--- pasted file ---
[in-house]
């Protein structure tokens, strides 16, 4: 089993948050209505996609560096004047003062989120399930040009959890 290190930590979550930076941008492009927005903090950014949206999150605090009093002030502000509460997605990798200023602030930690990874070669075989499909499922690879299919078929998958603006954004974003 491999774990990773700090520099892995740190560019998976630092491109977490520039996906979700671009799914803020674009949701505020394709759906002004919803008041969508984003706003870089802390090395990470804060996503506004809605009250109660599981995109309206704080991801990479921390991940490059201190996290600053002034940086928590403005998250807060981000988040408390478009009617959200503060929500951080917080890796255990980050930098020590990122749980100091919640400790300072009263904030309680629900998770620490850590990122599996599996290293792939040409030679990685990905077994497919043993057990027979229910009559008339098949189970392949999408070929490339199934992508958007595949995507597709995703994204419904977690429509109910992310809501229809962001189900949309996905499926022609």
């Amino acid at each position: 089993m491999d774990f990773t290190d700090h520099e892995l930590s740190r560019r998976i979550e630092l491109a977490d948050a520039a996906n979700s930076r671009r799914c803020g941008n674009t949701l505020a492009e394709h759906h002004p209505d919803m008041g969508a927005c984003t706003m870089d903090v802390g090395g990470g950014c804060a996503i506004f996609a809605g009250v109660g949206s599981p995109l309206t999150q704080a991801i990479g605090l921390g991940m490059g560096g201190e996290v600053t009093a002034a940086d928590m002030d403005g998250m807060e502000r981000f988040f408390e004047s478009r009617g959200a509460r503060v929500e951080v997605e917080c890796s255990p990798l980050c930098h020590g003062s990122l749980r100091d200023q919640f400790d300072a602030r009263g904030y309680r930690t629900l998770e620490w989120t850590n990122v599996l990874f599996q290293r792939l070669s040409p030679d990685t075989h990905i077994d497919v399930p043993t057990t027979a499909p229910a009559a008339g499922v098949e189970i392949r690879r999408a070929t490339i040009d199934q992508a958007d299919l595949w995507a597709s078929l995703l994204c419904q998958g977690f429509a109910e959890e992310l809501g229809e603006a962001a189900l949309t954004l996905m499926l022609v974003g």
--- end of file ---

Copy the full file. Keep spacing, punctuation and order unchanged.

[in-house]
């Protein structure tokens, strides 16, 4: 089993948050209505996609560096004047003062989120399930040009959890 290190930590979550930076941008492009927005903090950014949206999150605090009093002030502000509460997605990798200023602030930690990874070669075989499909499922690879299919078929998958603006954004974003 491999774990990773700090520099892995740190560019998976630092491109977490520039996906979700671009799914803020674009949701505020394709759906002004919803008041969508984003706003870089802390090395990470804060996503506004809605009250109660599981995109309206704080991801990479921390991940490059201190996290600053002034940086928590403005998250807060981000988040408390478009009617959200503060929500951080917080890796255990980050930098020590990122749980100091919640400790300072009263904030309680629900998770620490850590990122599996599996290293792939040409030679990685990905077994497919043993057990027979229910009559008339098949189970392949999408070929490339199934992508958007595949995507597709995703994204419904977690429509109910992310809501229809962001189900949309996905499926022609």
């Amino acid at each position: 089993m491999d774990f990773t290190d700090h520099e892995l930590s740190r560019r998976i979550e630092l491109a977490d948050a520039a996906n979700s930076r671009r799914c803020g941008n674009t949701l505020a492009e394709h759906h002004p209505d919803m008041g969508a927005c984003t706003m870089d903090v802390g090395g990470g950014c804060a996503i506004f996609a809605g009250v109660g949206s599981p995109l309206t999150q704080a991801i990479g605090l921390g991940m490059g560096g201190e996290v600053t009093a002034a940086d928590m002030d403005g998250m807060e502000r981000f988040f408390e004047s478009r009617g959200a509460r503060v929500e951080v997605e917080c890796s255990p990798l980050c930098h020590g003062s990122l749980r100091d200023q919640f400790d300072a602030r009263g904030y309680r930690t629900l998770e620490w989120t850590n990122v599996l990874f599996q290293r792939l070669s040409p030679d990685t075989h990905i077994d497919v399930p043993t057990t027979a499909p229910a009559a008339g499922v098949e189970i392949r690879r999408a070929t490339i040009d199934q992508a958007d299919l595949w995507a597709s078929l995703l994204c419904q998958g977690f429509a109910e959890e992310l809501g229809e603006a962001a189900l949309t954004l996905m499926l022609v974003g």